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Note: This article is co-written by Viktor Cessan and I. You can also find this article on his blog.

Have you ever wondered why so many organizations fail at building effective and high performing teams despite offering so much support in different ways e.g. by managing people, by managing the environment, and by coaching teams? You’re not alone. This is often something that frustrates teams, coaches, and managers.

In my years of working with software projects the one thing I have learned is that doing software projects is really hard. Probably zero projects I have been part of or heard of has delivered their value, kept the quality to a standard everyone is proud of, launched on time and had a team of happy people through all of it. Recently, though, I was part of project that did just that. An actual real life professional software project that was deemed successful by both the team and the stakeholders.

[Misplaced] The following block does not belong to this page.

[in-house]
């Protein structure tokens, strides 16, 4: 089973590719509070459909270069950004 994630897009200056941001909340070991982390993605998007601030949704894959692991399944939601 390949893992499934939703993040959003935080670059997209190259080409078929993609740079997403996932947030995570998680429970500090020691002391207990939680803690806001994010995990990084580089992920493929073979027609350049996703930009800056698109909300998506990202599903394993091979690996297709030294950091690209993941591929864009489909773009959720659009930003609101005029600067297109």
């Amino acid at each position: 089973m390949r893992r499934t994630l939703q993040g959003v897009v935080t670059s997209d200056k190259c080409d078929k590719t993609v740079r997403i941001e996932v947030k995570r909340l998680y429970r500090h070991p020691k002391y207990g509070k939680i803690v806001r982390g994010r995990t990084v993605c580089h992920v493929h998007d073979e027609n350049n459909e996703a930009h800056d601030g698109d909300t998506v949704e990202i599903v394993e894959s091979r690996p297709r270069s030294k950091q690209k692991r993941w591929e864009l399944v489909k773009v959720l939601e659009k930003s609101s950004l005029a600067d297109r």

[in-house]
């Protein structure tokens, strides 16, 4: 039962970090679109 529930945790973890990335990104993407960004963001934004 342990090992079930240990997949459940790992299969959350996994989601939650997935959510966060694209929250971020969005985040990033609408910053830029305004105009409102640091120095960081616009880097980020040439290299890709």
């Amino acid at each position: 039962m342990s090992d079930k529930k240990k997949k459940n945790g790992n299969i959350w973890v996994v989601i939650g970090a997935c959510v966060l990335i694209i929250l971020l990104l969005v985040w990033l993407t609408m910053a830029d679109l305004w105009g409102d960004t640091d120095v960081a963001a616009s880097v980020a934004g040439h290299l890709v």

I work at Swedish real estate site Hemnet. We are a company of about 50 people with about 15 people working in product development — mostly developers plus a few designers. Being a small company means we are close to management and all fill a bit wider roles than in larger companies. The biggest challenges in our organization has been making priorities and following them through. This heavily influences where we have put most of our effort and where we have made the biggest lessons making, though I think most of it can be pretty broadly generalized.